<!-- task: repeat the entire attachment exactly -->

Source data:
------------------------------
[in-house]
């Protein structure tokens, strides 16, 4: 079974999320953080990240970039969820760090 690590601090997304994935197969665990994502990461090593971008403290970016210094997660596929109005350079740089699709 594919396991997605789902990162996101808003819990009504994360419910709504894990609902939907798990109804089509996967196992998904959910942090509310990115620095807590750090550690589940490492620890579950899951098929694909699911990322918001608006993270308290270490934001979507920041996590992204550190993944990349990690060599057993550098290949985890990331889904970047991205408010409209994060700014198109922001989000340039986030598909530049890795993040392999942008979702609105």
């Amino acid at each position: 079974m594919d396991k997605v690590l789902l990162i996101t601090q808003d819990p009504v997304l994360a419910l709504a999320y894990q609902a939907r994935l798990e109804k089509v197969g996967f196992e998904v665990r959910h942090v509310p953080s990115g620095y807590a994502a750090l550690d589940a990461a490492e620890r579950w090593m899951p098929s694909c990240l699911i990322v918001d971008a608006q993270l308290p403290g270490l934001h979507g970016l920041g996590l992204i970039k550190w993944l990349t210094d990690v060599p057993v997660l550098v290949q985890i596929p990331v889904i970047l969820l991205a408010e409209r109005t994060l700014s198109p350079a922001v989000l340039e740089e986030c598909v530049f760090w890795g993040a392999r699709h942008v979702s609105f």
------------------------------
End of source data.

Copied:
[in-house]
């Protein structure tokens, strides 16, 4: 079974999320953080990240970039969820760090 690590601090997304994935197969665990994502990461090593971008403290970016210094997660596929109005350079740089699709 594919396991997605789902990162996101808003819990009504994360419910709504894990609902939907798990109804089509996967196992998904959910942090509310990115620095807590750090550690589940490492620890579950899951098929694909699911990322918001608006993270308290270490934001979507920041996590992204550190993944990349990690060599057993550098290949985890990331889904970047991205408010409209994060700014198109922001989000340039986030598909530049890795993040392999942008979702609105």
């Amino acid at each position: 079974m594919d396991k997605v690590l789902l990162i996101t601090q808003d819990p009504v997304l994360a419910l709504a999320y894990q609902a939907r994935l798990e109804k089509v197969g996967f196992e998904v665990r959910h942090v509310p953080s990115g620095y807590a994502a750090l550690d589940a990461a490492e620890r579950w090593m899951p098929s694909c990240l699911i990322v918001d971008a608006q993270l308290p403290g270490l934001h979507g970016l920041g996590l992204i970039k550190w993944l990349t210094d990690v060599p057993v997660l550098v290949q985890i596929p990331v889904i970047l969820l991205a408010e409209r109005t994060l700014s198109p350079a922001v989000l340039e740089e986030c598909v530049f760090w890795g993040a392999r699709h942008v979702s609105f």